Ecosystem Status Report for the Northeast Large Marine Ecosystem
6. Fish Communities
Here we provide a community-level perspective on changes in fish populations over time to complement existing single species-based approaches. We focus on species groups aggregated in different ways including taxonomic affinities, fishing practices, habitat, and diet or trophic level. Integrative measures can provide insights into how an ecosystem responds to a wide range of pressures and drivers. This “big picture” view of the biotic components of the food web provides a better sense of relationships among its component species and processes of energy flow within this ecosystem.
Often, broadly defined taxonomic groups are targeted by different components of the fishing fleet. Here we consider four such groups including groundfish (the traditional target species for the bottom-trawl and gillnet fleets), small elasmobranchs (skates and dogfish), small pelagic fishes (principally Atlantic herring and Atlantic mackerel), and other fish. The small elasmobranchs were primarily caught incidentally in groundfish fisheries until markets for these species were further developed in the 1980’s. The small pelagic fishes have long supported important commercial fisheries (including some of the oldest in the United States) and are often targeted using specialized gear. Many of the species included in the other fish category are taken as incidental catch but some, notably monkfish, have emerged as extremely valuable components of the overall fishery.
Catch per tow by functional group
An examination of trends in each of these groups over the entire shelf region based on NEFSC autumn bottom trawl surveys points to dramatic increases over time in the small elasmobranch and pelagic fish components. In contrast, an initial decline and subsequent recovery is evident for the groundfish category, while other fish have remained stable or increased (Figure 6.1). These patterns are related to harvesting practices that resulted in sharp declines in bottom-dwelling fish, and subsequent implementation of management measures in the 1990s which resulted in recovery of at least some of the groundfish species.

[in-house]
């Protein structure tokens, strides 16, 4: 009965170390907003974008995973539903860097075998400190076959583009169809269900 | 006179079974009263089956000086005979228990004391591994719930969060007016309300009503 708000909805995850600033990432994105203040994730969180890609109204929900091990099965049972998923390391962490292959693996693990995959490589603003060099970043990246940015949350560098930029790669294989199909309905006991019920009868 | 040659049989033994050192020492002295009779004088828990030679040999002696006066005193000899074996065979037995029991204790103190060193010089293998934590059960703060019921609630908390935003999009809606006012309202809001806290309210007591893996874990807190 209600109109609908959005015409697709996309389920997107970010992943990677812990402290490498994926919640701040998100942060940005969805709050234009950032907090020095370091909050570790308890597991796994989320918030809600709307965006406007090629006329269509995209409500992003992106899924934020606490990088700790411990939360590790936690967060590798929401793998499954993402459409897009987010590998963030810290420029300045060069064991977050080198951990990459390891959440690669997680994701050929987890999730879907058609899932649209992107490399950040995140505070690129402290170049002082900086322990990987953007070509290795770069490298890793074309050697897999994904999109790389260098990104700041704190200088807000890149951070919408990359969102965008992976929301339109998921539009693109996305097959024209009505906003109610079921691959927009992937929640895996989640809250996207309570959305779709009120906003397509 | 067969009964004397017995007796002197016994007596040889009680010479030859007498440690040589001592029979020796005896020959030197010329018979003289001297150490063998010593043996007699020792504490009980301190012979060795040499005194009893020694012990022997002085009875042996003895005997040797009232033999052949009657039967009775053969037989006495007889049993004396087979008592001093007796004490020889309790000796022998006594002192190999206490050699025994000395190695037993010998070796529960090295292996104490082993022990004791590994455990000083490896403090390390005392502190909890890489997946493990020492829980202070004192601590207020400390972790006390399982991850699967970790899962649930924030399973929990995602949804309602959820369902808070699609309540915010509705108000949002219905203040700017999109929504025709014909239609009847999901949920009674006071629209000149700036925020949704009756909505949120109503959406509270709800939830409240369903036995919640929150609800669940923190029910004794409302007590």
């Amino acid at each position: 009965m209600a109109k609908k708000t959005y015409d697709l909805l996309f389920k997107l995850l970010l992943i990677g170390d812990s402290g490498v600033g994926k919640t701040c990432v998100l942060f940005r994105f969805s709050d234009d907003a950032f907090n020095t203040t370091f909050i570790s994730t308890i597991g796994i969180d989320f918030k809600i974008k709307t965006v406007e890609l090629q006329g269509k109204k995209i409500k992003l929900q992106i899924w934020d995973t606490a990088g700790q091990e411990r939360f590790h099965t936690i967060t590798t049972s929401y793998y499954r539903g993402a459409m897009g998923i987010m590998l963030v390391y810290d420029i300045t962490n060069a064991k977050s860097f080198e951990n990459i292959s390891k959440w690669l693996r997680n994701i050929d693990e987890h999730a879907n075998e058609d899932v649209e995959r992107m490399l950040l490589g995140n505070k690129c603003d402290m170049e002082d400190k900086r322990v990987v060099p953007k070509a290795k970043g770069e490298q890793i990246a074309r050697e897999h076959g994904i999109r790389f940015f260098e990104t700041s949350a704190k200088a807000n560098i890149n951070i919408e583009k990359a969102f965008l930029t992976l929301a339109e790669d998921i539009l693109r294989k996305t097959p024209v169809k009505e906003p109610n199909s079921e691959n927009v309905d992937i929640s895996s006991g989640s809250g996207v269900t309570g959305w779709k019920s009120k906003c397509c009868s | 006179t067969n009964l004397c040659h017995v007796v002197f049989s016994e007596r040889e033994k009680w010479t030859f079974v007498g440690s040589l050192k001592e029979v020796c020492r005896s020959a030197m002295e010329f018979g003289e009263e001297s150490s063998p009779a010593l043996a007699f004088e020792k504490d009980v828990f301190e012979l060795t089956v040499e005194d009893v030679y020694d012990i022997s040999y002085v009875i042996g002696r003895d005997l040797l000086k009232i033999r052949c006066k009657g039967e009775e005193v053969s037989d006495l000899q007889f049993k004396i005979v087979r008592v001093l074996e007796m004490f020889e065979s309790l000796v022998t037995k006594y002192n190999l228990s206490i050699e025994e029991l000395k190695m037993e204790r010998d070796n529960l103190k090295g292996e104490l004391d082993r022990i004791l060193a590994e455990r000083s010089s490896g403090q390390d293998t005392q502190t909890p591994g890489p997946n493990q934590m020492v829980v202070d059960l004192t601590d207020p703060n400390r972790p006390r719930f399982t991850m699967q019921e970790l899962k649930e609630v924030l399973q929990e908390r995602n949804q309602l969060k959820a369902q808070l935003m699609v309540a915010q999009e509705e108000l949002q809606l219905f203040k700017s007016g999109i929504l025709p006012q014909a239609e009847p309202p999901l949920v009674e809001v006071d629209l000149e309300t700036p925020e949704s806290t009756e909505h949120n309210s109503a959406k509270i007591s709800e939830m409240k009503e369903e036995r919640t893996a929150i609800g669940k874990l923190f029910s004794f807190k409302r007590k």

Total biomass of all functional groups by ecological production unit
Total biomass can be estimated using all functional groups for each of the four ecological production units. Partitioning total biomass this way shows differences among the regions (Figure 6.2). Fall biomass on Georges Bank has gradually increased over time while the biomass in the Gulf of Maine has increased rapidly in the past decade. The other two regions have been relatively more consistent with biomass in the Mid-Atlantic Bight decreasing in recent years. Biomass levels in the Scotian Shelf are generally less than the other three regions.
Pelagic to Demersal ratio by ecological production unit
The species comprising a community and those targeted by a fishery can be characterized by how they are partitioned into different habitats. For example, demersal fish species such as cod, haddock, and flounders are found in near-bottom waters or are associated with the seabed. In contrast, pelagic fish species such as herring and mackerel are typically found higher in the water column. An index of the ratio of pelagic to demersal fishes provides important insights into relative changes in these two major groups of fishes and, therefore, pathways of energy flow (Link 2005; Methratta & Link 2006). In the early part of the time series, the demersals were dominant throughout the northeast continental shelf (aside from the Mid-Atlantic Bight) as shown by low ratios across three regions. Starting in the late 1980s, a shift occurred from a demersal dominated system to a pelagic dominated one. This shift occurred later in the Gulf of Maine. In contrast, the Mid-Atlantic was generally dominanted by pelagics (Fogarty & Murawski 1998; Link et al. 2011; Figure 6.3). Recently the trend of increasing pelagic to demersal ratios has leveled off and even reversed on the Scotian Shelf. Conversely, the Mid-Atlantic is now dominated by demersal species albeit near the 1:1 mark.
Biodiversity, the mix of species within the ecosystem, provides a range of ecological services and increases the stability of ecosystem functions (Cardinale et al. 2012). It is therefore a secondary goal of fisheries management. However, this can be difficult to do with traditional single species management but can be addressed more explicitly within an EBFM context. There are a number of different metrics that can be used to measure the biodiversity of an area. One of the more robust metrics is Hurlbert’s expected number of species which standardizes the sample size between tows (Hurlbert 1971). This is necessary because the more individuals within a catch, the higher the probability of encountering a rare species. Changes in biodiversity can be attributed directly to fishing but also indirectly to other human impacts. It may be impossible to fully comprehend the human impact on biodiversity. For the NES LME, trends in the expended number of species follow one of two patterns; expected numbers either increased during the middle of the time series with recent slight declines or vice versa (Figure 6.4). The biggest change in biodiversity has been in the Mid-Atlantic which went from around 9.5 species to a low of 6.0 species before rebounding to levels similar to the beginning of the time series.